Sunday, October 18, 2009

Man of La Mancha

The Palace has done it again.

I really don't know where to start. This is not so much a review, as a commentary, because "Man of La Mancha" is inextricably tied to my memories of Jim and my life with him. The first time I saw the show was when Jim asked me if I would like to go and see it at the State Theater in downtown Austin. Just he and I and a busload of middle schoolers! I never did figure out who was chaperoning whom!

I might have seen the movie sometime in the distant past, because I usually made a habit of seeing anything I could that had Peter O'Toole in it, but I had never seen it on stage. It was the first time I had seen a play (other than at Sam Bass) with Jim, and I loved the evening, the show, the kids, and just being with the man I loved. In short, I was high.

The second time I had any contact with the play was when Cliff Butler directed it at Sam Bass, and I couldn't think how he was going to mount such a production on our tiny stage. I was about to find out, as he asked me to costume it. I had a lovely time turning otherwise normal clothing into filthy rags. There was a Jim connection there, too, as he helped me, and the cast was liberally festooned with students of his. Amanda Harris, Alicia (CiCi) Barone, Michael Fariss, Rob Morris, and Brandon Harris were all Jim's, and it was such a joy to see them neck deep in community theater and loving it. If I have forgotten any of you, please let me know...

I remember using my rusty macrame skills to festoon the barber with all manner of cups and bottles, and chewing nails and spitting rust over our Aldonza, who insisted on costuming herself in totally inappropriate garments.

As well, my life with Jim always seemed to be "The Impossible Dream," and that song used to run as part of the soundtrack of my life, even in the years before he and I ever got together. I always felt that Jim brought out my inner Dulcinea.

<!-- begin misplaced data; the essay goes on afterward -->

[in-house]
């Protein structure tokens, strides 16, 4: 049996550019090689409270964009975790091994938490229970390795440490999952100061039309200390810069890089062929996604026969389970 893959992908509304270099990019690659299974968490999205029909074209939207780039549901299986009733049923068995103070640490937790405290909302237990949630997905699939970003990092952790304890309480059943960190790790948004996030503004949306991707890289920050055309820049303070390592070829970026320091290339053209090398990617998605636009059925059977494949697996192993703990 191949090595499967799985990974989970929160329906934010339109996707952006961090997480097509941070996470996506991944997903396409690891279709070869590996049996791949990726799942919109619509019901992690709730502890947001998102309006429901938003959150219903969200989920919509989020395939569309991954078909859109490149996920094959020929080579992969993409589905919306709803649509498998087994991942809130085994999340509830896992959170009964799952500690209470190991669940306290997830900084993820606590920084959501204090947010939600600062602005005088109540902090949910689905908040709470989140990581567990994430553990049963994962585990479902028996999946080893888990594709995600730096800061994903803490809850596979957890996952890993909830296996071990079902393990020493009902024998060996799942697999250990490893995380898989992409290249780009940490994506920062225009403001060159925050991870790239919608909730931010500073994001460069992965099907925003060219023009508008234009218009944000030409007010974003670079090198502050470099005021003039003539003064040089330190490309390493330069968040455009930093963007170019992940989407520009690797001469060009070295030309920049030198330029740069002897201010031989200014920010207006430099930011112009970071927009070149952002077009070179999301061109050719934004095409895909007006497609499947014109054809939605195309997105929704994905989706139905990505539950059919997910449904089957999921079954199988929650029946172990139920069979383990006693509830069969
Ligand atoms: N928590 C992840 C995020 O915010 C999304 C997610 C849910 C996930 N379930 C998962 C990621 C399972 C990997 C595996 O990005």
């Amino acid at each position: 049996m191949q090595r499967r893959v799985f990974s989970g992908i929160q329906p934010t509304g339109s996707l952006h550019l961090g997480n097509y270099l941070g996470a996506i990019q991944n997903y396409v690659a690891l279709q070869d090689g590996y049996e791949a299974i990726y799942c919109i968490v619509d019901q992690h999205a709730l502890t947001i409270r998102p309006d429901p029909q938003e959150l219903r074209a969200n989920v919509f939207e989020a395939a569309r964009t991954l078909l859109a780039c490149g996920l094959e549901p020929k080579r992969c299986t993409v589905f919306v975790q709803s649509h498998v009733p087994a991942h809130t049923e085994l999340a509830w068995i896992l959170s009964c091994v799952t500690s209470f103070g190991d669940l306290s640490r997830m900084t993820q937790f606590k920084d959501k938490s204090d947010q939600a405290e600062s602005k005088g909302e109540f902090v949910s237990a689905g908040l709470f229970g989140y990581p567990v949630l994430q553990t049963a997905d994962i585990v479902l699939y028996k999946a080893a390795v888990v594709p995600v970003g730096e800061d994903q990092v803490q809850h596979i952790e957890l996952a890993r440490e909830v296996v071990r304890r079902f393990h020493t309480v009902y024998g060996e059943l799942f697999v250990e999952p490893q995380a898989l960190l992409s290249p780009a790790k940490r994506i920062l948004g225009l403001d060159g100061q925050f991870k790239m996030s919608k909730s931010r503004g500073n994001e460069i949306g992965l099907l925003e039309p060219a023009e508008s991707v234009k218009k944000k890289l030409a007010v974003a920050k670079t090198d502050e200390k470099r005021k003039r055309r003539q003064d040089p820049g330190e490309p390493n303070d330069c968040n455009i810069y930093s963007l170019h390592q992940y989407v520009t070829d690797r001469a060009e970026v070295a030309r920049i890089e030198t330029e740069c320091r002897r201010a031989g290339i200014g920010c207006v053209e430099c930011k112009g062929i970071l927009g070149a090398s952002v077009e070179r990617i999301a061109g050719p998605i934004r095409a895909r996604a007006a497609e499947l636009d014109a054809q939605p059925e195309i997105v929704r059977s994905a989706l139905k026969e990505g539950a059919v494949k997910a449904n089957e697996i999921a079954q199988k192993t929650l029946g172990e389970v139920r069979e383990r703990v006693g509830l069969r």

So, I knew that seeing the show at the Palace would put me through a bit of an emotional wringer...but I had to do it. After having seen Joe Penrod and Dale Schultz in "Jesus Christ Superstar," where Joe played Pontius Pilate and Dale, Caiaphas, I had to see them do this. Kyle Evans, Doctor Carrasco in this production, was Don Quixote when we did it at Sam Bass. It was wonderful to see him play another role with such strength.

The songs soared. I loved Cathie Sheridan as Aldonza, and a very "ballsy" one she was, too! I thought the black-and-red thing she wore worked well (we didn't provide it), but, as I told her afterwards, it wouldn't have mattered what she wore. She could have come out in shorts and a T-shirt, and it still would have worked.

Scott Saunders as Sancho was terrific...he played the same role at Sam Bass, and is one of the highlights in a terrific show.

One of my favourite songs is "Golden Helmet of Mambrino," just because of the harmony, and I wasn't disappointed. Hair rose on the back of my neck. The ensemble was brilliant. And Justin Langford, as the Padre, just blew me away.

I have one smallish criticism...the fight and rape scenes appeared to be in slow motion. Perhaps that was intentional, reaching for a stylization of the violence, but it didn't quite make it. I think that more speed, or a strobe light, would have improved these two scenes. I loved the red light on the rape scene, and I know they could not have done that if they had used a strobe.

The set blew me away, as most sets do, at The Palace. The creaking stairs, and the immense rock walls are beautifully done, thanks to Michael Davis, Bob's Boys and Barb Jernigan.

I'm going to try to see it again, and I heartily recommend you do, too. It runs at The Palace until November 1st.

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